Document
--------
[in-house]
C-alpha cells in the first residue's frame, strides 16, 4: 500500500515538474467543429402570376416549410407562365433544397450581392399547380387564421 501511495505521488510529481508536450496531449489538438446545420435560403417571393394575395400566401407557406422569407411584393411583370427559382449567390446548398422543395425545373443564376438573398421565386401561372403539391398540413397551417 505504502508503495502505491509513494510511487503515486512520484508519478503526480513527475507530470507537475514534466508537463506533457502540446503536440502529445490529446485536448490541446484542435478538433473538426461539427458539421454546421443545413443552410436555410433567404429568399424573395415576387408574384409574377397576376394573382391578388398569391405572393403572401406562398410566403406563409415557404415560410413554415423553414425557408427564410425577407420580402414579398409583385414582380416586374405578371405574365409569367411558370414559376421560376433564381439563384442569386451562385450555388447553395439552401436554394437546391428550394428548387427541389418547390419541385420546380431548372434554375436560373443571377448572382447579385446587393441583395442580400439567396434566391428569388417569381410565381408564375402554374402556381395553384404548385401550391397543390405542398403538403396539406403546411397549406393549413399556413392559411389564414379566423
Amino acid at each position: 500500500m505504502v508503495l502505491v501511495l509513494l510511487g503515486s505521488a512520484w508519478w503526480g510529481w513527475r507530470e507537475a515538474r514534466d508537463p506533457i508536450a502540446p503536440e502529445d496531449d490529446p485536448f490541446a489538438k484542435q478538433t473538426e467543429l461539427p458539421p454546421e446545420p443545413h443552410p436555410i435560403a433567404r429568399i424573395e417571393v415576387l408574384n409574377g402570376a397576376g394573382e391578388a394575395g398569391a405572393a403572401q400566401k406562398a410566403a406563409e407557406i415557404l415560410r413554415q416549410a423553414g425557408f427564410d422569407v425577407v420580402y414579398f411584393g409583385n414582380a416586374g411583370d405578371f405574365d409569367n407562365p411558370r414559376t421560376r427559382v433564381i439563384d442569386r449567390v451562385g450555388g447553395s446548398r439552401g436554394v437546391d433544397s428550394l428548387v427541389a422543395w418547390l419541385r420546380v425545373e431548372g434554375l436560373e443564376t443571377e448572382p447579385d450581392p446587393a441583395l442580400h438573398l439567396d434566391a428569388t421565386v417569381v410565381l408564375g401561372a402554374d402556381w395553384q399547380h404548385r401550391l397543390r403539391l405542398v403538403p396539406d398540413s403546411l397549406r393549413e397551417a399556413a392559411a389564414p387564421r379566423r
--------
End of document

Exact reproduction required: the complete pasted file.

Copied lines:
[in-house]
C-alpha cells in the first residue's frame, strides 16, 4: 500500500515538474467543429402570376416549410407562365433544397450581392399547380387564421 501511495505521488510529481508536450496531449489538438446545420435560403417571393394575395400566401407557406422569407411584393411583370427559382449567390446548398422543395425545373443564376438573398421565386401561372403539391398540413397551417 505504502508503495502505491509513494510511487503515486512520484508519478503526480513527475507530470507537475514534466508537463506533457502540446503536440502529445490529446485536448490541446484542435478538433473538426461539427458539421454546421443545413443552410436555410433567404429568399424573395415576387408574384409574377397576376394573382391578388398569391405572393403572401406562398410566403406563409415557404415560410413554415423553414425557408427564410425577407420580402414579398409583385414582380416586374405578371405574365409569367411558370414559376421560376433564381439563384442569386451562385450555388447553395439552401436554394437546391428550394428548387427541389418547390419541385420546380431548372434554375436560373443571377448572382447579385446587393441583395442580400439567396434566391428569388417569381410565381408564375402554374402556381395553384404548385401550391397543390405542398403538403396539406403546411397549406393549413399556413392559411389564414379566423
Amino acid at each position: 500500500m505504502v508503495l502505491v501511495l509513494l510511487g503515486s505521488a512520484w508519478w503526480g510529481w513527475r507530470e507537475a515538474r514534466d508537463p506533457i508536450a502540446p503536440e502529445d496531449d490529446p485536448f490541446a489538438k484542435q478538433t473538426e467543429l461539427p458539421p454546421e446545420p443545413h443552410p436555410i435560403a433567404r429568399i424573395e417571393v415576387l408574384n409574377g402570376a397576376g394573382e391578388a394575395g398569391a405572393a403572401q400566401k406562398a410566403a406563409e407557406i415557404l415560410r413554415q416549410a423553414g425557408f427564410d422569407v425577407v420580402y414579398f411584393g409583385n414582380a416586374g411583370d405578371f405574365d409569367n407562365p411558370r414559376t421560376r427559382v433564381i439563384d442569386r449567390v451562385g450555388g447553395s446548398r439552401g436554394v437546391d433544397s428550394l428548387v427541389a422543395w418547390l419541385r420546380v425545373e431548372g434554375l436560373e443564376t443571377e448572382p447579385d450581392p446587393a441583395l442580400h438573398l439567396d434566391a428569388t421565386v417569381v410565381l408564375g401561372a402554374d402556381w395553384q399547380h404548385r401550391l397543390r403539391l405542398v403538403p396539406d398540413s403546411l397549406r393549413e397551417a399556413a392559411a389564414p387564421r379566423r